Tuesday, May 22, 2012

The "Peg Game" (and all its wonderful benefits)

One thing I love about working with one-year-olds is that everything can be a multi-level learning experience.  One of my favorite activities to do with my students involves an empty Poland Spring jug -- and whatever can fit into the opening of said Poland Spring jug.  The rules are simple: find things that fit into the jug and put them into the jug.  Then stand back when teachers turn the jug over to empty its contents. 

I love this game for a multitude of reasons:
1) It's the best redirection when the kids are going insane, if only because they are immediately attracted to the sound of falling pegs.
2) This is a game made out of recycled and miscellaneous items. Nothing needed to be purchased. And we all know how much administration loves it when you find ways to not spend money
3) While every activity involves learning on many levels, this activity is a smugisboard of learning and development.
This is the write-up I have up on my wall in my classroom, along with the (non-blurred) pictures:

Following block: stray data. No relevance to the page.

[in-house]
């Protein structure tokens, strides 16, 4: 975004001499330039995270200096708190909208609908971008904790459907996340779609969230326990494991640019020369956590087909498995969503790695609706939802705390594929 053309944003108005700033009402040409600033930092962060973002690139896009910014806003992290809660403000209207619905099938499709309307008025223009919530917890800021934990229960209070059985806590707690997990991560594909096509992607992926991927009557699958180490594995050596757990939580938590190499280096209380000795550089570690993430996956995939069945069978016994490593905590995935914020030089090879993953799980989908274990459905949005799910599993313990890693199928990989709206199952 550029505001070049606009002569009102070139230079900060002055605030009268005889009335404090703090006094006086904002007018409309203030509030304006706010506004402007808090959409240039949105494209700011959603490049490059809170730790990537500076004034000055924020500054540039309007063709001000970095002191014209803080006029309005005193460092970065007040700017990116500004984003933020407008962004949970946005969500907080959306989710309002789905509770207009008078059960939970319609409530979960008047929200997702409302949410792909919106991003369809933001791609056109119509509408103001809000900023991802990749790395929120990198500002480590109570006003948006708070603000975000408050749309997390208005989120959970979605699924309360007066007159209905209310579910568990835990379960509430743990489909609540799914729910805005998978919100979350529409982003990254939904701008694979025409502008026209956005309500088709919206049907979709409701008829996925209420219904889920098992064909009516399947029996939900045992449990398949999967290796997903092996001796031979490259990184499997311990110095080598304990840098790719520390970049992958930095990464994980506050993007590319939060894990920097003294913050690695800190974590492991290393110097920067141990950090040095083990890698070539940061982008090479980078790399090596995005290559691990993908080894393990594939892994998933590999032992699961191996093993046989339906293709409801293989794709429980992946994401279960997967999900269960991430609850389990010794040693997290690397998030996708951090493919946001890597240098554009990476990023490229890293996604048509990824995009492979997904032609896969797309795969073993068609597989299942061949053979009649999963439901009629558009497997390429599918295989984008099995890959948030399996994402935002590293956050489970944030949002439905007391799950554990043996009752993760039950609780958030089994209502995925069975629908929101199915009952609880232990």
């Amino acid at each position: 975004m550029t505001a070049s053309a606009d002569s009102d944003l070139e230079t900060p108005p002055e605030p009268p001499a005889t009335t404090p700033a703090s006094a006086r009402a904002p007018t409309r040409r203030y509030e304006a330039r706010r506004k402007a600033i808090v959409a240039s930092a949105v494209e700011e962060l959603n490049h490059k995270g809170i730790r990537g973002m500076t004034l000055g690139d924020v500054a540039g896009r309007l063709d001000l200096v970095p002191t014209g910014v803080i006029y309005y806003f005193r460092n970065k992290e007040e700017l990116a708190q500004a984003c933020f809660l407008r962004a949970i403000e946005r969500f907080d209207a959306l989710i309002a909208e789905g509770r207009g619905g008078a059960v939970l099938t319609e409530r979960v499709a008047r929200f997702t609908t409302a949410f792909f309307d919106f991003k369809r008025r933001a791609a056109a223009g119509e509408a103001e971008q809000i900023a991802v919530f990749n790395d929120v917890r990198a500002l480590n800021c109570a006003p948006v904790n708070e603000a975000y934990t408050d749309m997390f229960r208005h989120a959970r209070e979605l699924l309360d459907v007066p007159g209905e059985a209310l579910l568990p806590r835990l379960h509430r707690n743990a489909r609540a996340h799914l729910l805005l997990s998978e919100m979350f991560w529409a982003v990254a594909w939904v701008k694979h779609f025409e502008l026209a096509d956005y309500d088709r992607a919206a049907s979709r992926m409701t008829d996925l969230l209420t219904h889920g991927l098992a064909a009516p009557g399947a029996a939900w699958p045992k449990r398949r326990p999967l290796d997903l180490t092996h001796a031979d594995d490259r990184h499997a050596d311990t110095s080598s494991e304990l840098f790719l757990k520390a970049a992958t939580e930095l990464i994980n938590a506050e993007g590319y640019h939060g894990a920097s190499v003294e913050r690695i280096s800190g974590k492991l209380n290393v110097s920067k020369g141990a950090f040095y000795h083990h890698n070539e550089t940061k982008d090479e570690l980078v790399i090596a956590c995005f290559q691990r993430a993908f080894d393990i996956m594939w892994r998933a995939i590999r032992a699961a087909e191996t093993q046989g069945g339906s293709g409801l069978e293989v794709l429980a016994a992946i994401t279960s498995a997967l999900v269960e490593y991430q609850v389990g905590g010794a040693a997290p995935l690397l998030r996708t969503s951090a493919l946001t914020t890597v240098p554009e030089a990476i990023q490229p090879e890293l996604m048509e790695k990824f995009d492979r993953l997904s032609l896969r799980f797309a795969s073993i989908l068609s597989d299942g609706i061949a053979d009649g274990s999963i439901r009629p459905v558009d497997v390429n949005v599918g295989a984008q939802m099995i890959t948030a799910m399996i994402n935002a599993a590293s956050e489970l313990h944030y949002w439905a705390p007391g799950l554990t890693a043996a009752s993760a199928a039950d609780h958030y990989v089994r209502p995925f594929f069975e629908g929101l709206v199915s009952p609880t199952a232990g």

The Peg Game

In “The Peg Game”, children find various items that would fit into the opening of an upside down Poland Spring jug (wooden pegs, hair rollers, plastic building pegs) and drop them into the jug.  When all of the items are dropped into the jug, the teacher turns the jug over and empties it out.  This game helps further our students’ development in a multitude of areas.  While playing the game, the children’s fine motor skills and hand-eye coordination are developed as they pick up the toys and drop them into the narrow opening.  Children also learn turn-taking and sharing, as only one child can put a peg into the bucket at a time (and the bucket is to be used by every child).  While children are playing, they are also practicing their clean-up skills as the students have to find toys on the floor, pick them up, and “put them away” into the jug.  Children are also exposed shape recognition, as well as size differences, as certain objects will or will not fit into the jug based on their size, shape, or both.  Children are also gaining pre-mathematical and problem solving skills as they learn which objects will fit into the jug, and which ones won’t.  Children also gain problem solving skills when the jug is filled with pegs: the children cannot reach down to grab the pegs out of the jug.  The jug must instead be turned over for the pegs to fall out.

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